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The Inspiring Women Changing The Face Of Fashion Forever

by Laurence-Emmanuelle Bédard Published on September 14, 2015
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Cue the real heroes of haute couture. These inspiring ladies are owning the runway and they're not about to let their individuality hold them back. This is a definitive ranking of the incredible women changing the fashion industry on and off the catwalk.

Transgender, plus-size, vitiligo - whatever it is that makes these gals different from the Naomi Campbells of the world is slowly turning the industry's definition of beauty well and truly on its head. And it's about time too!

Between them, they're paving the way for diversity in fashion one stride at a time and we've got SO much time for that. Here's to the new wave of models moving the runway goalposts and redefining beauty forever.

Winnie Harlow

If you haven't already heard her name, where have you been for the past year? Last February, the 21-year-old former America's Next Top Model contestant walked in the Desigual's Fall 2015 show and has sent the fashion industry into a frenzy ever since. Despite suffering with vitiligo since she was four years old, a chronic disease which causes loss of pigment in skin, she's gone on to book numerous fashion campaigns and feature in Sia's music video.

Recently she defended her fans when they were criticized for using makeup to emulate the model. She took to Instagram to tell people exactly where she stood on the debate.

"My response to this is probably not what a lot of people want but here it goes: every time someone wants fuller lips, or a bigger bum, or curly hair, or braids does [sic ]Not mean our culture is being stolen. Have you ever stop to realize these things used to be ridiculed and now they're loved and lusted over. No one wants to "steal" our look here. We've just stood so confidently in our own nappy hair and du-rags and big asses (or in this case, my skin) that now those who don't have it love and lust after it.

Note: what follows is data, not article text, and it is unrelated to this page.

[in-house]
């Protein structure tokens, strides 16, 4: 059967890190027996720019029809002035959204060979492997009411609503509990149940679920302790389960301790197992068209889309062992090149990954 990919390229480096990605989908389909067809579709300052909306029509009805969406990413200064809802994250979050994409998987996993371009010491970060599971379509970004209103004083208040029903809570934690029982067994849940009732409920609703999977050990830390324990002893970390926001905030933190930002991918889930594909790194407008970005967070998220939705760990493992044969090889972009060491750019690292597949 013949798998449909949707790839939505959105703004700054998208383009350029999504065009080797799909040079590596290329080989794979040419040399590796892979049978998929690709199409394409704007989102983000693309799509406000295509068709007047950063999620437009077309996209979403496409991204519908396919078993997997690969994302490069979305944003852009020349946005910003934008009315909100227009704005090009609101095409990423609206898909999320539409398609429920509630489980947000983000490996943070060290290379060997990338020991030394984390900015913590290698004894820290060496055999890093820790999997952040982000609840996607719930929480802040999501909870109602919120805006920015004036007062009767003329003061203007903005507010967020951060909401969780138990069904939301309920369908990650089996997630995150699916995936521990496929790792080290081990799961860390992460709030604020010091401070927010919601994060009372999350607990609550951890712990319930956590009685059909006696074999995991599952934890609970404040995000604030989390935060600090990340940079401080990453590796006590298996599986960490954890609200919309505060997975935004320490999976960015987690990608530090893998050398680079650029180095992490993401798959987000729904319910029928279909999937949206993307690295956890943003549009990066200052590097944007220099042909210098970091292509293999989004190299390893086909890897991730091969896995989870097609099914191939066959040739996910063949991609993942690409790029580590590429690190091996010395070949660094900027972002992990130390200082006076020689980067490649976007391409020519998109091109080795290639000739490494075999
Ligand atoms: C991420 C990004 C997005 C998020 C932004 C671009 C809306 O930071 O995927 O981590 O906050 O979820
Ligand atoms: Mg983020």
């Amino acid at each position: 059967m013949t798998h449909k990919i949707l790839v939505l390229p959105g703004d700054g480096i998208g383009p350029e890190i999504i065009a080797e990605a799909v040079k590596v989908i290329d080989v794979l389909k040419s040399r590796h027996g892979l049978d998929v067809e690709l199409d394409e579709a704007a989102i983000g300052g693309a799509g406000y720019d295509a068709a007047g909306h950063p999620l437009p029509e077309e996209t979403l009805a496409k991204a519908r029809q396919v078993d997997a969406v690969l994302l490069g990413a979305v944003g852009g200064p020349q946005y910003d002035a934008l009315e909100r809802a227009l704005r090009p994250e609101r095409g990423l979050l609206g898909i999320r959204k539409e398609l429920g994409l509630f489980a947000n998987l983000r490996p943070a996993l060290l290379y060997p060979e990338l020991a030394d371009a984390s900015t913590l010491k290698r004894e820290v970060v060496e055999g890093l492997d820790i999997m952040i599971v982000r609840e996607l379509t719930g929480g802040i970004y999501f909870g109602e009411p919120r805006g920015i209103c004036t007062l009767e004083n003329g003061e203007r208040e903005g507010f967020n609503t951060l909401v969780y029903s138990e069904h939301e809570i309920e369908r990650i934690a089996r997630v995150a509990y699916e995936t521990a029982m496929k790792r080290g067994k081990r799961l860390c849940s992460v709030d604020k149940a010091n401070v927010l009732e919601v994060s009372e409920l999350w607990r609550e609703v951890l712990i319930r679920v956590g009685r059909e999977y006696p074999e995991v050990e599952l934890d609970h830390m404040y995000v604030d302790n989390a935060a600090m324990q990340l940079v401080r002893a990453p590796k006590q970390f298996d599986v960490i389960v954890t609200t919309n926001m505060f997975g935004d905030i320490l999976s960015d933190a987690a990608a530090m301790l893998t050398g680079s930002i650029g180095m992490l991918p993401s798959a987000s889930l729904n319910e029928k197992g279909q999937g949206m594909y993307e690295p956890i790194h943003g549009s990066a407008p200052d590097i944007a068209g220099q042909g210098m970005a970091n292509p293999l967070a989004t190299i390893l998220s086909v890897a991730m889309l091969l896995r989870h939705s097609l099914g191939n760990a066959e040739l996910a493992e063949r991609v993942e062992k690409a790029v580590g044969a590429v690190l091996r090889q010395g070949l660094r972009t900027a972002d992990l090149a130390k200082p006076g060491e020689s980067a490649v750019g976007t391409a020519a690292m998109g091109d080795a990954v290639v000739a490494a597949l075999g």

"Just because a black girl wears blue contacts and long weave doesn't mean she wants to be white and just because a white girl wears braids and gets lip injection doesn't mean she wants to be black. The amount of mixed races in this world is living proof that we don't want to be each other we've just gained a national love for each other. Why can't we embrace that feeling of love? Why do we have to make it a hate crime? In a time when so much negative [sic] is happening, please don't accuse those who are showing love and appreciation, of being hateful. It is very clear to me when someone is showing love and I appreciate these people recreating, loving and broadcasting something to the world that once upon a time I cried myself to sleep over #1LOVE."

See, she's so easy to love.

Madeline Stuart

Having Down's Syndrome was never gonna stop this 18-year-old from realizing a career in modelling. Ever since her beautiful photos went viral on Facebook, Madeline's been inspiring thousands of others to achieve their dreams with with her social media posts and this season she'll be hitting the FTL Moda catwalk show at NYFW- we cannot wait to see her in action.